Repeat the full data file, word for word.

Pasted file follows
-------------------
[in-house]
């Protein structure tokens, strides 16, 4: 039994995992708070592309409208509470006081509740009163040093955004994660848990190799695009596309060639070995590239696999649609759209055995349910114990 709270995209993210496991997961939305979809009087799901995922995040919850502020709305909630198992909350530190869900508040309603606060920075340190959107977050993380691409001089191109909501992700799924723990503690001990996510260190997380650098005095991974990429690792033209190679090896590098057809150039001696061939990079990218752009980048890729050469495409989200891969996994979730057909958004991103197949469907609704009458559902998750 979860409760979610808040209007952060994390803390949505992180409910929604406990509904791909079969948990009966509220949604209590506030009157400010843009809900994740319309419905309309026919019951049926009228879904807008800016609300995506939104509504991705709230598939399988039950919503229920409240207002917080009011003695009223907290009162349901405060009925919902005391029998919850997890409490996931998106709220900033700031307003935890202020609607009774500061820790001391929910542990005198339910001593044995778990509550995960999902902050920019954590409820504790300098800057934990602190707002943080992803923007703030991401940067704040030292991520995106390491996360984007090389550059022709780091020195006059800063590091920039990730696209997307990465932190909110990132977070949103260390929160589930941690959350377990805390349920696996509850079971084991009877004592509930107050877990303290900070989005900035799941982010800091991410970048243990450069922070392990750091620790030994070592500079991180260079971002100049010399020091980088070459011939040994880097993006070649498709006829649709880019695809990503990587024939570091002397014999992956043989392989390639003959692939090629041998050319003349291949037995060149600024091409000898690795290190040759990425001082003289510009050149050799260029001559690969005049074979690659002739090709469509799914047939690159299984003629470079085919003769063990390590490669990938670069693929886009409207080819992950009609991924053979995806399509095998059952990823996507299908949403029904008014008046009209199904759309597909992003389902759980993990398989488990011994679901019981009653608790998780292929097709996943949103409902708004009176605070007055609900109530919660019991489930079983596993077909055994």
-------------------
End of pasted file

[in-house]
């Protein structure tokens, strides 16, 4: 039994995992708070592309409208509470006081509740009163040093955004994660848990190799695009596309060639070995590239696999649609759209055995349910114990 709270995209993210496991997961939305979809009087799901995922995040919850502020709305909630198992909350530190869900508040309603606060920075340190959107977050993380691409001089191109909501992700799924723990503690001990996510260190997380650098005095991974990429690792033209190679090896590098057809150039001696061939990079990218752009980048890729050469495409989200891969996994979730057909958004991103197949469907609704009458559902998750 979860409760979610808040209007952060994390803390949505992180409910929604406990509904791909079969948990009966509220949604209590506030009157400010843009809900994740319309419905309309026919019951049926009228879904807008800016609300995506939104509504991705709230598939399988039950919503229920409240207002917080009011003695009223907290009162349901405060009925919902005391029998919850997890409490996931998106709220900033700031307003935890202020609607009774500061820790001391929910542990005198339910001593044995778990509550995960999902902050920019954590409820504790300098800057934990602190707002943080992803923007703030991401940067704040030292991520995106390491996360984007090389550059022709780091020195006059800063590091920039990730696209997307990465932190909110990132977070949103260390929160589930941690959350377990805390349920696996509850079971084991009877004592509930107050877990303290900070989005900035799941982010800091991410970048243990450069922070392990750091620790030994070592500079991180260079971002100049010399020091980088070459011939040994880097993006070649498709006829649709880019695809990503990587024939570091002397014999992956043989392989390639003959692939090629041998050319003349291949037995060149600024091409000898690795290190040759990425001082003289510009050149050799260029001559690969005049074979690659002739090709469509799914047939690159299984003629470079085919003769063990390590490669990938670069693929886009409207080819992950009609991924053979995806399509095998059952990823996507299908949403029904008014008046009209199904759309597909992003389902759980993990398989488990011994679901019981009653608790998780292929097709996943949103409902708004009176605070007055609900109530919660019991489930079983596993077909055994």